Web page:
Even if you have just one employee, you want to make sure you're meeting Colorado workers' comp requirements.
The cost of your Colorado workers' comp is based on job roles and salaries. Learn how changes affect your premium.
Follow these easy steps to double check everything is good to go at the end of your Colorado workers' comp policy period.
When it comes to Colorado workers' compensation insurance lots of small business owners have questions. Cake is here to help with answers.
Workplace injuries happen every day all across the country. Learn about the most common and the steps you can take to reduce them.
You've done it—you've hired the perfect nanny. The kids love her, and you know she'll do a fantastic job caring for your children. But there a few more things to finalize before she gets started working for your family.
From time to time, we like to play the role of insurance interpreter and clarify a few of the more common—and confusing—workers' compensation terms and history.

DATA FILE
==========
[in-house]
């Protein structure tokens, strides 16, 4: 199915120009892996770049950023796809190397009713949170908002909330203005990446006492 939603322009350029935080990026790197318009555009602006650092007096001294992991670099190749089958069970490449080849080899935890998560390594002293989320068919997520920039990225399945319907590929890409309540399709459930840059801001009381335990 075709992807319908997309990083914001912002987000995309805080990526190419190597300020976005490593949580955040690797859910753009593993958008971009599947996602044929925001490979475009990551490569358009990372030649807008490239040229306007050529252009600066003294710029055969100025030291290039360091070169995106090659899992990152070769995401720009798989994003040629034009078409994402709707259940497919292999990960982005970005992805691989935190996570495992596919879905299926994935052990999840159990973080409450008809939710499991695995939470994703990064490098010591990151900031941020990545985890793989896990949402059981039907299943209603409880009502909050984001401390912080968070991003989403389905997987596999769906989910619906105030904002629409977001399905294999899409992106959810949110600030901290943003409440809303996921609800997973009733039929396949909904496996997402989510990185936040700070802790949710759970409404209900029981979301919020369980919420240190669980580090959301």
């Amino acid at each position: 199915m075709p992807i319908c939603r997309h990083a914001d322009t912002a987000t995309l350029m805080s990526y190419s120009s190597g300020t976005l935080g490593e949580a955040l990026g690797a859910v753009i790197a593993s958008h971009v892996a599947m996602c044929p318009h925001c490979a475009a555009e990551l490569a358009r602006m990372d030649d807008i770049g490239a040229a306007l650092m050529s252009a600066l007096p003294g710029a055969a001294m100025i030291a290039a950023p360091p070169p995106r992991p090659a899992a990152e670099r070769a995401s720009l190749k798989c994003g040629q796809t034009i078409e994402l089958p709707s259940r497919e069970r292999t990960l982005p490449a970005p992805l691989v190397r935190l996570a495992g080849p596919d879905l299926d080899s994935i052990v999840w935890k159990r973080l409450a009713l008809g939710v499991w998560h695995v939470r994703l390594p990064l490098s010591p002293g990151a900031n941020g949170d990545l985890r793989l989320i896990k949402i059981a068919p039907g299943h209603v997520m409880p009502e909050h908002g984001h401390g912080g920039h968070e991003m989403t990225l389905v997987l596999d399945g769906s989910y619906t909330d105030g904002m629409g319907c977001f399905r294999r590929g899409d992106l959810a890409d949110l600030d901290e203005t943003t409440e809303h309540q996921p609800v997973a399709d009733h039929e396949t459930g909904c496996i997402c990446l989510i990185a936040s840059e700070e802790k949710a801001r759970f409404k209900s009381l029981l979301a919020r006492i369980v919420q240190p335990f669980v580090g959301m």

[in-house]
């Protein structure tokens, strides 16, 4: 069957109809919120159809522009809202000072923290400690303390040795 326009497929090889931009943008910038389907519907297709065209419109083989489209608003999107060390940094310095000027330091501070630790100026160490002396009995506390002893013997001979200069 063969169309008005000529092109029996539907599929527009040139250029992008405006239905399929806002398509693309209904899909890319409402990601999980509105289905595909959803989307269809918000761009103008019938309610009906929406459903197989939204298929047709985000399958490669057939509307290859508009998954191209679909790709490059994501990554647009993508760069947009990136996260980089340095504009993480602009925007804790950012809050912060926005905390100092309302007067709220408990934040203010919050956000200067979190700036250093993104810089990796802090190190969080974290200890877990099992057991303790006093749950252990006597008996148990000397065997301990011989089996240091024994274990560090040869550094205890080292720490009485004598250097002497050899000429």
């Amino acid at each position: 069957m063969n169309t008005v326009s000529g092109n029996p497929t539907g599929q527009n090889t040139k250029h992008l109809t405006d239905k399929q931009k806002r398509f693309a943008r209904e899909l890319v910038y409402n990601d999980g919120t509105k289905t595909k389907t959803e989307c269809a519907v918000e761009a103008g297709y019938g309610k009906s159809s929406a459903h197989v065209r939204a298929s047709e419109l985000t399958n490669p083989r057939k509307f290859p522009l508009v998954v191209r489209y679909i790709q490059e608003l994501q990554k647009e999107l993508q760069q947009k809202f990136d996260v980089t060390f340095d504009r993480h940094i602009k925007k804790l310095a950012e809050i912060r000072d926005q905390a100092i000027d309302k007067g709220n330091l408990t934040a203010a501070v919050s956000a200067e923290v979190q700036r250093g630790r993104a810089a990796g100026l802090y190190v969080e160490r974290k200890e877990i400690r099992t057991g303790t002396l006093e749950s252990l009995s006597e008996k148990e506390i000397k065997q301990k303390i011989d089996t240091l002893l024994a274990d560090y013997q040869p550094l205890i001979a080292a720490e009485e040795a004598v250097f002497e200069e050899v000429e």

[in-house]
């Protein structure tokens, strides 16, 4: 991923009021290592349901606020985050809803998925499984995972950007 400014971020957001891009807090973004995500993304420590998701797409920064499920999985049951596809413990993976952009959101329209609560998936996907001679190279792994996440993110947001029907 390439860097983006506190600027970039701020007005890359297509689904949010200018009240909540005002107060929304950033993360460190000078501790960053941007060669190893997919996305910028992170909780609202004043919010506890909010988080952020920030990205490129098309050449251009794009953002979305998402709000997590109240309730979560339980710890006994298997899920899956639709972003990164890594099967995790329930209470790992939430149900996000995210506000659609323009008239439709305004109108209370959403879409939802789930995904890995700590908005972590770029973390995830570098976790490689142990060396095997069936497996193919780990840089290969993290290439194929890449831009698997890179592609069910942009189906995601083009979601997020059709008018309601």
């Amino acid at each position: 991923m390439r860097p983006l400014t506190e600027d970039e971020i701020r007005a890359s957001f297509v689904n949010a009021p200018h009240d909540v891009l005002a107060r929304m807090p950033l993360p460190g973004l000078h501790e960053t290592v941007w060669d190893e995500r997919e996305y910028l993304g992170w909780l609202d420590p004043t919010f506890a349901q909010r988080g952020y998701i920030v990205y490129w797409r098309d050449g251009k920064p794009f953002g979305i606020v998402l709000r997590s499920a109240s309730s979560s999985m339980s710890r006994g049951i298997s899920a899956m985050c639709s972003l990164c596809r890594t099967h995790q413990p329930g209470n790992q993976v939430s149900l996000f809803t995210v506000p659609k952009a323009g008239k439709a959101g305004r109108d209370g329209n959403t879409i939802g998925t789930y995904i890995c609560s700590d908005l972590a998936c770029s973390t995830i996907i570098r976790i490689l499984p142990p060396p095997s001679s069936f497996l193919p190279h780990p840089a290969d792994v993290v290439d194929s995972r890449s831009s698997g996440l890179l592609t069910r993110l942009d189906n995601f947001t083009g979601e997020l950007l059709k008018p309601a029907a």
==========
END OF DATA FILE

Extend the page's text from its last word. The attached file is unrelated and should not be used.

If you run a business in Colorado and have employees, you must have Colorado workers' compensation insurance. Let us guide you through everything you need know about Colorado workers' comp.
Don't fall into the trap of looking for a workers' comp ghost policy. It leaves your business open to risk and doesn't provide the coverage you may legally need.
Workers' comp insurance protects your team in the event of a workplace injury. But you might not understand how your insurer calculates your workers' comp premiums or how changes in payroll impact them.
Who is covered by workers compensation? Learn about the key differences between employees and independent contractors and what that means for your coverage.
Cannabis has become big business in Colorado since recreational use was legalized three years ago. How do these businesses create safe workplaces?
Tips and advice on how to handle your small business's first hire and covering them with the right workers' comp policy as you grow.
Workers' comp insurance protects your business by covering your employees in the event of a workplace injury.
Follow these simple questions to better understand if the person who works for you is an employee or independent contractor and what that means for your workers' comp.